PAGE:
occurs. Furthermore, the decomposition of organic matter helps to produce substances that make all of
the plant nutrients more available. From a physical point of view, organic matter improves the aeration
of soils, increases the water-holding capacity of the soil, and contributes to aggregate stability by
supplying food for microorganisms whose function it is to produce chemicals which hold the soil
particles together.

Physical Properties of Soils

Soil Texture – Soil texture is determined by the relative proportions of sand, silt, and clay in the soil.
(Figure 6). These proportions are placed into various classes to aid in communicating to others the
significance of the various combinations. Each class name has maximum and minimum percentages of
each fraction. A triangle showing the range in limits for each fraction and the various class names
associated with these limits is called the Textural Triangle. (Figure 5).




                                       NRCS – Helping People Help the Land
NRCS Soil: Fundamental Concepts                                               Scoop on Soil Educational CD   May 2006




     Figure 5: USDA Textural Triangle                     Figure 6: Relative Sizes of sand, silt, and clay

In using the triangle, the following procedure is recommended: Assume the sample of soil contains 15
percent clay, 70 percent silt, and 15 percent sand. First, consider the clay. The base line at the bottom
of the triangle is 0 percent clay. Read up the left side of the triangle to 15 percent clay. Draw a pencil
line parallel to the base line for clay and through the 15 percent point for clay. Next, consider the silt.
The zero line for silt is along the left edge of the triangle. Read down the right side of the triangle to just
past 70 percent silt, and draw another line parallel to the zero line for silt. You will note that the lines
cross in the area designated Silt loam. This is the class name of the soil. To check on your accuracy, it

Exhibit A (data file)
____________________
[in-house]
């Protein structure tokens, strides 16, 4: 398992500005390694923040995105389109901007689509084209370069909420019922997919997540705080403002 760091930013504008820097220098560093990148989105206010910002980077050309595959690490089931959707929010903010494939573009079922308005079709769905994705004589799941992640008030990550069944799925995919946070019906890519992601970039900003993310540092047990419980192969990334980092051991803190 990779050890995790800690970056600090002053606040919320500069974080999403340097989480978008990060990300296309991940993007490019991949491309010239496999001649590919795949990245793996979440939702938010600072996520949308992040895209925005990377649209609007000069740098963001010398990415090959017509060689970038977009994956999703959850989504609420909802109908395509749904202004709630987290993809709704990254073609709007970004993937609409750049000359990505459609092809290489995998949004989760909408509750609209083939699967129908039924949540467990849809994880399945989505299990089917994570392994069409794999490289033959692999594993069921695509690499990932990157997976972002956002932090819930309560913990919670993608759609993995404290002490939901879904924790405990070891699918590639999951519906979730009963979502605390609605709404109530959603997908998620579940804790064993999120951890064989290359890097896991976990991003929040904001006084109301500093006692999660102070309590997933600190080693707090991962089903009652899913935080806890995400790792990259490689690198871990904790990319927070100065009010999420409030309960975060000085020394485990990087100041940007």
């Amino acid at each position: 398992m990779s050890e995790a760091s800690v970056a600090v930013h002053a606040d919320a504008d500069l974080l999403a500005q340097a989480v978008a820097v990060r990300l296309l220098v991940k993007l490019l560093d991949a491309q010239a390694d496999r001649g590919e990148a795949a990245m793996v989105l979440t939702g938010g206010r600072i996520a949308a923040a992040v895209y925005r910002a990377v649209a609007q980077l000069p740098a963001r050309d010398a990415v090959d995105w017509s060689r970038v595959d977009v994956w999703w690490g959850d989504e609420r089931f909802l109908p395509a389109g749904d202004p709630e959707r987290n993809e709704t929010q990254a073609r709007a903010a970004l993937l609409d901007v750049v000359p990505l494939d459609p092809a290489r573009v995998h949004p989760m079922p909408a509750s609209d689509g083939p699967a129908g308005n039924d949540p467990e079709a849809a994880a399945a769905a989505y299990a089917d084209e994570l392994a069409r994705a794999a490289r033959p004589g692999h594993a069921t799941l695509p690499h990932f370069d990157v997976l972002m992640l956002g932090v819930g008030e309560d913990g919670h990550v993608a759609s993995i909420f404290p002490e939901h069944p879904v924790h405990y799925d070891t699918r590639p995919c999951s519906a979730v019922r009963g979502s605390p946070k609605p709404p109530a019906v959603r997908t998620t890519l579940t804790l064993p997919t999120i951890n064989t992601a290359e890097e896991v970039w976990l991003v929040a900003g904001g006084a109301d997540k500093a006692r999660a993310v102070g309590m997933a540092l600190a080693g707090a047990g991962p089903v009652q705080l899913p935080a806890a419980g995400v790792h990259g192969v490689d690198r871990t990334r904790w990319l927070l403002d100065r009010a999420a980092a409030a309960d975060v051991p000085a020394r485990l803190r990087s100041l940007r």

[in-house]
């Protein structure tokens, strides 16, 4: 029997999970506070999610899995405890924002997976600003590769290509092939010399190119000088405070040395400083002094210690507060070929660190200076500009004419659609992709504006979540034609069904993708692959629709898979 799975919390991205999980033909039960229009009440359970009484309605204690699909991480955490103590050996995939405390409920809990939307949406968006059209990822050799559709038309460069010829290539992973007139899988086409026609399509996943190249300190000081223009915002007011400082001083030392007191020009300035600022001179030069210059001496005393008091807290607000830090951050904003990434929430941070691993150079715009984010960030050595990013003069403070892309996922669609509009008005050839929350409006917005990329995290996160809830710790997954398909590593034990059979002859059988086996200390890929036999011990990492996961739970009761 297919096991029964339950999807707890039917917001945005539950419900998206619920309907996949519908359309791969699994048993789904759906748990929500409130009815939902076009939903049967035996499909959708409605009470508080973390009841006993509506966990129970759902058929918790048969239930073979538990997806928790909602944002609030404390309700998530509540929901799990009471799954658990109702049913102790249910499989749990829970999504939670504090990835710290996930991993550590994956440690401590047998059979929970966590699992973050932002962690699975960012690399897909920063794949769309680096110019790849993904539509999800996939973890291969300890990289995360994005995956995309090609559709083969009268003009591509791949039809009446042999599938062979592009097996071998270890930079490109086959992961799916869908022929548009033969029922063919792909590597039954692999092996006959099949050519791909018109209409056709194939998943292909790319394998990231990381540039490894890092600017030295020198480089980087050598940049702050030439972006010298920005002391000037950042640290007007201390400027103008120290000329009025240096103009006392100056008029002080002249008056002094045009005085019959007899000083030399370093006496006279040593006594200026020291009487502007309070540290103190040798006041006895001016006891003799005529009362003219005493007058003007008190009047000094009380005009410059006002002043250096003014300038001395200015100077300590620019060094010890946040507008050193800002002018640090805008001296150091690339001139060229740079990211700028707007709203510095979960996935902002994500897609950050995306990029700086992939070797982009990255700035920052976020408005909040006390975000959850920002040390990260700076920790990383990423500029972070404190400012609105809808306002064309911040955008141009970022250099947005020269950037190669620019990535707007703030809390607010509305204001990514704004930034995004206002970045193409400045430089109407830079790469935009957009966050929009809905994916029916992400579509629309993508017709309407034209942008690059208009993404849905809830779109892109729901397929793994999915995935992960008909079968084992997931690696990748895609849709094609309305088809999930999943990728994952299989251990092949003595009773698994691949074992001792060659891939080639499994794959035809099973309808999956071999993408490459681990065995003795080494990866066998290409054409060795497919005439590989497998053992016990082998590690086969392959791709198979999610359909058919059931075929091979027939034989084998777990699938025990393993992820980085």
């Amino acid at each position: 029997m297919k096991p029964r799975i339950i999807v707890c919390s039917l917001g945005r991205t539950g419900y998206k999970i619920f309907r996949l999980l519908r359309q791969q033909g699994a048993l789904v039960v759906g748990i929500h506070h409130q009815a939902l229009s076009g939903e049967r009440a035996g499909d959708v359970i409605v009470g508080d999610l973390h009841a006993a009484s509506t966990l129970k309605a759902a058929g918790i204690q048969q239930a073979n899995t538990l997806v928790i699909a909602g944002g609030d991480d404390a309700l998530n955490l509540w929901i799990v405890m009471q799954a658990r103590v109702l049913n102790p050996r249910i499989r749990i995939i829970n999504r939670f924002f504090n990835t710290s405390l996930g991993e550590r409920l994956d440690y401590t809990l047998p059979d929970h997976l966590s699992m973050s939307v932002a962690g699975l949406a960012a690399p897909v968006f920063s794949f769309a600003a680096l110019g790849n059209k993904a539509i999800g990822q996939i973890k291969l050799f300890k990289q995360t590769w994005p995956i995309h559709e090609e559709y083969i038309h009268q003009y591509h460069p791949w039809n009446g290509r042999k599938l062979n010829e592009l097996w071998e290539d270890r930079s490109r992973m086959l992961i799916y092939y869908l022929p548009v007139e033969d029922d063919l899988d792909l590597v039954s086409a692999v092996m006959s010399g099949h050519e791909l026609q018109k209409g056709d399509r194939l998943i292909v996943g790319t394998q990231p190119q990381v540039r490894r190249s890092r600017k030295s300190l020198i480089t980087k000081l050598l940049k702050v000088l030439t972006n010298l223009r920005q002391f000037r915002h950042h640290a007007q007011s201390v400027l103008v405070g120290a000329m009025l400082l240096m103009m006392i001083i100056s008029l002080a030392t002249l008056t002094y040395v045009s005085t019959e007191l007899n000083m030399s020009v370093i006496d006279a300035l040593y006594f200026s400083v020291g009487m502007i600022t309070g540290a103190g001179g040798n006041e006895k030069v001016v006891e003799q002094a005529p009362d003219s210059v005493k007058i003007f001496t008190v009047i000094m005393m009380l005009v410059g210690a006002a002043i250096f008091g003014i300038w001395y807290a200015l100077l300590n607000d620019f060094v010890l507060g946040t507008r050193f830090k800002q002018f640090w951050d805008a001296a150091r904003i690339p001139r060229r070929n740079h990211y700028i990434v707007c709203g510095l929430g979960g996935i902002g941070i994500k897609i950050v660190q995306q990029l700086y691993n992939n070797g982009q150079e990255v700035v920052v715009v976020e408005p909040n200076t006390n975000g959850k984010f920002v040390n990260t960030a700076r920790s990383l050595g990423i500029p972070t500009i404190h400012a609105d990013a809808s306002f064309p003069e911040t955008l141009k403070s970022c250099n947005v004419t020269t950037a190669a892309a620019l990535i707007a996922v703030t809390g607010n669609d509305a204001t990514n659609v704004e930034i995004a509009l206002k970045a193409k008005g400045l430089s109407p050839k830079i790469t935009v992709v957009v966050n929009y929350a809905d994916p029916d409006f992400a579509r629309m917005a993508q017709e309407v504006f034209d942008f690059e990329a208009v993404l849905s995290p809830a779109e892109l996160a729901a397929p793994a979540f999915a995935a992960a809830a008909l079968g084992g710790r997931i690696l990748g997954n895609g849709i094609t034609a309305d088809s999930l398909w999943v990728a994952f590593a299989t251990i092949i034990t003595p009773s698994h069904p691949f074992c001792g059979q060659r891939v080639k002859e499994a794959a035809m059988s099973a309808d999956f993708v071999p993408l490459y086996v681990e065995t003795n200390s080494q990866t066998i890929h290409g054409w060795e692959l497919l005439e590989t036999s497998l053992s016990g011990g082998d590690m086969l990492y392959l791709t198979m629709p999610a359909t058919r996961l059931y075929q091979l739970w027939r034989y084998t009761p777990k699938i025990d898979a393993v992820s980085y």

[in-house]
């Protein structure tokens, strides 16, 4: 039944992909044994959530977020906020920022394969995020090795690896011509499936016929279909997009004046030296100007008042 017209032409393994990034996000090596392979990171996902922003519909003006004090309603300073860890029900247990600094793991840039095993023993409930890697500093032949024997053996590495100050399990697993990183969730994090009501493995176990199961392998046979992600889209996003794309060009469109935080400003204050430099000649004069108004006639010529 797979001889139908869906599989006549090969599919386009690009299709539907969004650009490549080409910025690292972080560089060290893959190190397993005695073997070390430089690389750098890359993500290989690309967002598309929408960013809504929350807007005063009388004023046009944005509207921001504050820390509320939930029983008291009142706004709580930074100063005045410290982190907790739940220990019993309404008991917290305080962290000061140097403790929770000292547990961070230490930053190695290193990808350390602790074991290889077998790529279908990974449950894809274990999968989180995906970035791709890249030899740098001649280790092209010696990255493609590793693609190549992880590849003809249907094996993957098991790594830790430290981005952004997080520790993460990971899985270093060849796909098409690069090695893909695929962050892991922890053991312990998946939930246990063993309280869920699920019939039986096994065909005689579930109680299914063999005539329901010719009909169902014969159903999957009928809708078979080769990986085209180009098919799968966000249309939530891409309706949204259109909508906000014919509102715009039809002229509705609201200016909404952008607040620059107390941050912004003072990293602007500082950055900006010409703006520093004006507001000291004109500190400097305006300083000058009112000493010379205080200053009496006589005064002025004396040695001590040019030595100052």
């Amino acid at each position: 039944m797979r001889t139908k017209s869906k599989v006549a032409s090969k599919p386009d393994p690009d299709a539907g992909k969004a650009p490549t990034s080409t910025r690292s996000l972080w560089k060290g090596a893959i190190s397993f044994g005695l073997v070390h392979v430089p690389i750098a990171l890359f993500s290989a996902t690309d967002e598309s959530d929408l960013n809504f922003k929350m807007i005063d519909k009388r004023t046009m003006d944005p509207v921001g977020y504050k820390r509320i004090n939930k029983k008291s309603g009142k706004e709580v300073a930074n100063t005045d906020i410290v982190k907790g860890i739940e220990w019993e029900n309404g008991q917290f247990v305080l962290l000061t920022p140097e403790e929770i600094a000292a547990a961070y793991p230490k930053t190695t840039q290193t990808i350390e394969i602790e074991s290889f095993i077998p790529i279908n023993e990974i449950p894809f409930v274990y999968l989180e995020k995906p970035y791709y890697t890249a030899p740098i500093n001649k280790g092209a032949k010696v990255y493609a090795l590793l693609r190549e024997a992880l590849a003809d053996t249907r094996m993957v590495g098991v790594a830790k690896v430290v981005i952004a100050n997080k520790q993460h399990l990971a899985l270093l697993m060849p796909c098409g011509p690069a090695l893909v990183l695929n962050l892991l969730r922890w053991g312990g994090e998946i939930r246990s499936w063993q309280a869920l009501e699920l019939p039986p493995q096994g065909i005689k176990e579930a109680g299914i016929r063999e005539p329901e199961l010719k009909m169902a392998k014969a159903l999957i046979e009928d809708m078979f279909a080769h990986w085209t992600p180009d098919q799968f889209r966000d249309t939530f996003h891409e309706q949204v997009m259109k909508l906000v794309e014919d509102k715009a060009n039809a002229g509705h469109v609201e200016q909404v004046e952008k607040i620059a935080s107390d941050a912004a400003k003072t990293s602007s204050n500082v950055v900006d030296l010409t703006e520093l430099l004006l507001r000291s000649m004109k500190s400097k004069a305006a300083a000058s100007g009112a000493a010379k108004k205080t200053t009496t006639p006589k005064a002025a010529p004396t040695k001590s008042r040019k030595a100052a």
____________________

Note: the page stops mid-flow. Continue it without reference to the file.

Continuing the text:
is a good idea the draw a line for the sand. The zero line for sand is along the right side of the triangle.
Read to the left along the bottom of the triangle to 15 percent. Draw a line parallel to the zero line for
sand. You will note that all three lines cross at the same point.

If sand or sandy is part of the name, it is necessary to state whether there is a predominance of very
coarse sand, coarse sand, medium sand, fine sand, or very fine sand. The sand separate which occurs
in an amount greater than any other separate is used to indicate the name; for example, fine sandy
loam indicates a predominance of fine sand.

In case lines cross on a line between two class names, it is customary to use the name that favors the
finer fraction. For example, if the lines all cross at 40 percent clay, the name clay is used rather than
clay loam. An individual can become quite proficient at estimating the various soil fractions in the field
by practicing on samples containing known percentages of the various fractions.

Soil Structure – Structure refers to the arrangement of soil particles. Soils made up of practically all
sand or all silt do not show any appreciable structural arrangement because of a lack of the binding
properties provided by clay. A well-developed structure usually indicates the presence of clay. Soil
structure is classified into various classes. There are three major classes and several sub-classes.
They are as follows: Structureless which includes Single grain and Massive; With structure which